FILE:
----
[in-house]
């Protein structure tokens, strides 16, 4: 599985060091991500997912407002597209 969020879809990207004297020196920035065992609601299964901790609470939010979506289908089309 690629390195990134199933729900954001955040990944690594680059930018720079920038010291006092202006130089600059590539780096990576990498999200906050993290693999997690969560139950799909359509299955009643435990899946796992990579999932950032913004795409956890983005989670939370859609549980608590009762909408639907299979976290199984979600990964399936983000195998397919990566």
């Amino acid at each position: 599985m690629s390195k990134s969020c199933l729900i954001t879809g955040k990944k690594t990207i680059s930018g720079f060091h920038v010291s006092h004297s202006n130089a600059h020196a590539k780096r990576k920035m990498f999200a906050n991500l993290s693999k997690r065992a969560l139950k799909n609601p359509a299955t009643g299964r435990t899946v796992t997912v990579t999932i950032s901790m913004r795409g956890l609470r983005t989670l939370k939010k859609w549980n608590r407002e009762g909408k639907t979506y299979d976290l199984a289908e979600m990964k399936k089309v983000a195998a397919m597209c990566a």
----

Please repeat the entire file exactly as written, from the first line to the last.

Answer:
[in-house]
């Protein structure tokens, strides 16, 4: 599985060091991500997912407002597209 969020879809990207004297020196920035065992609601299964901790609470939010979506289908089309 690629390195990134199933729900954001955040990944690594680059930018720079920038010291006092202006130089600059590539780096990576990498999200906050993290693999997690969560139950799909359509299955009643435990899946796992990579999932950032913004795409956890983005989670939370859609549980608590009762909408639907299979976290199984979600990964399936983000195998397919990566």
């Amino acid at each position: 599985m690629s390195k990134s969020c199933l729900i954001t879809g955040k990944k690594t990207i680059s930018g720079f060091h920038v010291s006092h004297s202006n130089a600059h020196a590539k780096r990576k920035m990498f999200a906050n991500l993290s693999k997690r065992a969560l139950k799909n609601p359509a299955t009643g299964r435990t899946v796992t997912v990579t999932i950032s901790m913004r795409g956890l609470r983005t989670l939370k939010k859609w549980n608590r407002e009762g909408k639907t979506y299979d976290l199984a289908e979600m990964k399936k089309v983000a195998a397919m597209c990566a």